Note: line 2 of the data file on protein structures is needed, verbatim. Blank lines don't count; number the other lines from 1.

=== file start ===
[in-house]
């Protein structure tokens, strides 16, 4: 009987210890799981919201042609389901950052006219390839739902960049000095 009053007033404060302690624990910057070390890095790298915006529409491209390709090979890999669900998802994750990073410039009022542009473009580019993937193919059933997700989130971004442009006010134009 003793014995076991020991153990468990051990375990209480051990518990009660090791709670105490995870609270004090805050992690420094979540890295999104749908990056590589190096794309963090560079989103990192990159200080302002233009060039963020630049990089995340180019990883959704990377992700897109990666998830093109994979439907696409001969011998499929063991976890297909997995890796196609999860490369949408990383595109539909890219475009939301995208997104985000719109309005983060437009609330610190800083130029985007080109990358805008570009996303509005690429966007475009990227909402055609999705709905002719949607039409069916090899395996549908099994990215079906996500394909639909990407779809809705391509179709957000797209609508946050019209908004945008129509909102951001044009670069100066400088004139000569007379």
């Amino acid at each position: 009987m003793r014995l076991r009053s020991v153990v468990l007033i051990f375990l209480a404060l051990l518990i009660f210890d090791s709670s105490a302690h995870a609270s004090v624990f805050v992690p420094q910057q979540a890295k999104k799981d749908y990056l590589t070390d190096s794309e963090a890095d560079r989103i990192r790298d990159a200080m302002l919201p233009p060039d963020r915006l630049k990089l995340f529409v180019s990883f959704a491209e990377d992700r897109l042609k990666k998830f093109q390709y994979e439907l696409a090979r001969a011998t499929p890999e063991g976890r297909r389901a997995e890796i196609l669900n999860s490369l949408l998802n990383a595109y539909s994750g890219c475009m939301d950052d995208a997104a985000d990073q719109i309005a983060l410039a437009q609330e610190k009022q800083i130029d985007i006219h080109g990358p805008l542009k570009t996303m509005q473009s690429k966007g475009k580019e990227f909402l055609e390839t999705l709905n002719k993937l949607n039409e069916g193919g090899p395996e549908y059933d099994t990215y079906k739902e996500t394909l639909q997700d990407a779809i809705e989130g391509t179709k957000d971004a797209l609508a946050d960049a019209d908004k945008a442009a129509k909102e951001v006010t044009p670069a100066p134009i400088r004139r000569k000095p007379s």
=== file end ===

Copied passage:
């Protein structure tokens, strides 16, 4: 009987210890799981919201042609389901950052006219390839739902960049000095 009053007033404060302690624990910057070390890095790298915006529409491209390709090979890999669900998802994750990073410039009022542009473009580019993937193919059933997700989130971004442009006010134009 003793014995076991020991153990468990051990375990209480051990518990009660090791709670105490995870609270004090805050992690420094979540890295999104749908990056590589190096794309963090560079989103990192990159200080302002233009060039963020630049990089995340180019990883959704990377992700897109990666998830093109994979439907696409001969011998499929063991976890297909997995890796196609999860490369949408990383595109539909890219475009939301995208997104985000719109309005983060437009609330610190800083130029985007080109990358805008570009996303509005690429966007475009990227909402055609999705709905002719949607039409069916090899395996549908099994990215079906996500394909639909990407779809809705391509179709957000797209609508946050019209908004945008129509909102951001044009670069100066400088004139000569007379």